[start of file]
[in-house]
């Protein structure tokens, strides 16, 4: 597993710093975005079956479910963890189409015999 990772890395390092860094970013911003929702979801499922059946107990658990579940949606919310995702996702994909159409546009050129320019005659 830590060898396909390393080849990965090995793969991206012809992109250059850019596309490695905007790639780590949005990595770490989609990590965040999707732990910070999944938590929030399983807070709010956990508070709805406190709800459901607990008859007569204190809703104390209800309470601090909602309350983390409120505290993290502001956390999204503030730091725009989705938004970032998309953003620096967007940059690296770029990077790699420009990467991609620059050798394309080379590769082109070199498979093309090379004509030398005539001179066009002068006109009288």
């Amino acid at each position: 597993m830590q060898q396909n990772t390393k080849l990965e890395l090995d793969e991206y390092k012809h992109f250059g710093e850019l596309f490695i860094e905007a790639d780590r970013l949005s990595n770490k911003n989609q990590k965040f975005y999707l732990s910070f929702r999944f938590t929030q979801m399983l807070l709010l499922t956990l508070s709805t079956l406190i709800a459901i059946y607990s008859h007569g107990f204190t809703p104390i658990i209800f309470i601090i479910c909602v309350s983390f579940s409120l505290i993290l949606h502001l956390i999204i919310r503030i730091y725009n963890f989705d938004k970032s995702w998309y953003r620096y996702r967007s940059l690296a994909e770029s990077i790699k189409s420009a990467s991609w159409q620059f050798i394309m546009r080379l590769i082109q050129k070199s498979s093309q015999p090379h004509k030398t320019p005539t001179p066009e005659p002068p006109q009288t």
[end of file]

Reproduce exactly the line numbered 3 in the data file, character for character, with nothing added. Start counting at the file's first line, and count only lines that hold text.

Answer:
């Amino acid at each position: 597993m830590q060898q396909n990772t390393k080849l990965e890395l090995d793969e991206y390092k012809h992109f250059g710093e850019l596309f490695i860094e905007a790639d780590r970013l949005s990595n770490k911003n989609q990590k965040f975005y999707l732990s910070f929702r999944f938590t929030q979801m399983l807070l709010l499922t956990l508070s709805t079956l406190i709800a459901i059946y607990s008859h007569g107990f204190t809703p104390i658990i209800f309470i601090i479910c909602v309350s983390f579940s409120l505290i993290l949606h502001l956390i999204i919310r503030i730091y725009n963890f989705d938004k970032s995702w998309y953003r620096y996702r967007s940059l690296a994909e770029s990077i790699k189409s420009a990467s991609w159409q620059f050798i394309m546009r080379l590769i082109q050129k070199s498979s093309q015999p090379h004509k030398t320019p005539t001179p066009e005659p002068p006109q009288t």